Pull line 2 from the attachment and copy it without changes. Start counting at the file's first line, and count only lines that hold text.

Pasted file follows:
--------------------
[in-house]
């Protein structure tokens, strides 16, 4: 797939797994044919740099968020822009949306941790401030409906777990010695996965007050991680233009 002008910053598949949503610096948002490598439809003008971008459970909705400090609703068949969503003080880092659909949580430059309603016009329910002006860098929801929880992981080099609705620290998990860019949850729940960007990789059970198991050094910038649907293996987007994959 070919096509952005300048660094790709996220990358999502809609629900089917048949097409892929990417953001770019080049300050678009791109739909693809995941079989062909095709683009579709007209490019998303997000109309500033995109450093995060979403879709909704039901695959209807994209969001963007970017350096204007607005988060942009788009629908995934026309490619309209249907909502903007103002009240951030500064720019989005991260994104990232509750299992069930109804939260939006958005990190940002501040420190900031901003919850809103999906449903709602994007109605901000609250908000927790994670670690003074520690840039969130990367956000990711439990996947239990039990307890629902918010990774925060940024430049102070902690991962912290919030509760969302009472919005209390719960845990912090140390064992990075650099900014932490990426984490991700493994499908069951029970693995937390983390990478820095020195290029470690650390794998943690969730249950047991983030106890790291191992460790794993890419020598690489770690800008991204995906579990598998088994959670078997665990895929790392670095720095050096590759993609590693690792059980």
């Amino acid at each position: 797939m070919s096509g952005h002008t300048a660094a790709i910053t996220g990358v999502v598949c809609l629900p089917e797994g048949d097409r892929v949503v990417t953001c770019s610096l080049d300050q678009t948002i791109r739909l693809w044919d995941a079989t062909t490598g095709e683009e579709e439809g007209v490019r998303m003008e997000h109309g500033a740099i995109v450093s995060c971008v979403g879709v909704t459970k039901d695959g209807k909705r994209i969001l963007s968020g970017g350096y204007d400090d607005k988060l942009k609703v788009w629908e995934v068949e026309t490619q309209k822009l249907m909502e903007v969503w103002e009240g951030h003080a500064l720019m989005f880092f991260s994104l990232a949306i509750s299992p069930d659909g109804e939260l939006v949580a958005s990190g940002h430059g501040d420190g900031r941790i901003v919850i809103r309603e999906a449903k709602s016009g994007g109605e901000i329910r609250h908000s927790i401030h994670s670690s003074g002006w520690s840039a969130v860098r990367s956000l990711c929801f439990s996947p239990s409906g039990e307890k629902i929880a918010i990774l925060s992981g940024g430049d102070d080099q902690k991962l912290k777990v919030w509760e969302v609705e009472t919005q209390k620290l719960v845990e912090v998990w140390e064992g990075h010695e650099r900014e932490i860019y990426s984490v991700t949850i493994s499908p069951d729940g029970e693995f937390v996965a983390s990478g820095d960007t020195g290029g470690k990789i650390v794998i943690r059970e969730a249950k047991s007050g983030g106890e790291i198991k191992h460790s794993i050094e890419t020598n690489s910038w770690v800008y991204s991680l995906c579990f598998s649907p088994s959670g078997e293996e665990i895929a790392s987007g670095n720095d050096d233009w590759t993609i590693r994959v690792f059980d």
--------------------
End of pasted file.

């Protein structure tokens, strides 16, 4: 797939797994044919740099968020822009949306941790401030409906777990010695996965007050991680233009 002008910053598949949503610096948002490598439809003008971008459970909705400090609703068949969503003080880092659909949580430059309603016009329910002006860098929801929880992981080099609705620290998990860019949850729940960007990789059970198991050094910038649907293996987007994959 070919096509952005300048660094790709996220990358999502809609629900089917048949097409892929990417953001770019080049300050678009791109739909693809995941079989062909095709683009579709007209490019998303997000109309500033995109450093995060979403879709909704039901695959209807994209969001963007970017350096204007607005988060942009788009629908995934026309490619309209249907909502903007103002009240951030500064720019989005991260994104990232509750299992069930109804939260939006958005990190940002501040420190900031901003919850809103999906449903709602994007109605901000609250908000927790994670670690003074520690840039969130990367956000990711439990996947239990039990307890629902918010990774925060940024430049102070902690991962912290919030509760969302009472919005209390719960845990912090140390064992990075650099900014932490990426984490991700493994499908069951029970693995937390983390990478820095020195290029470690650390794998943690969730249950047991983030106890790291191992460790794993890419020598690489770690800008991204995906579990598998088994959670078997665990895929790392670095720095050096590759993609590693690792059980």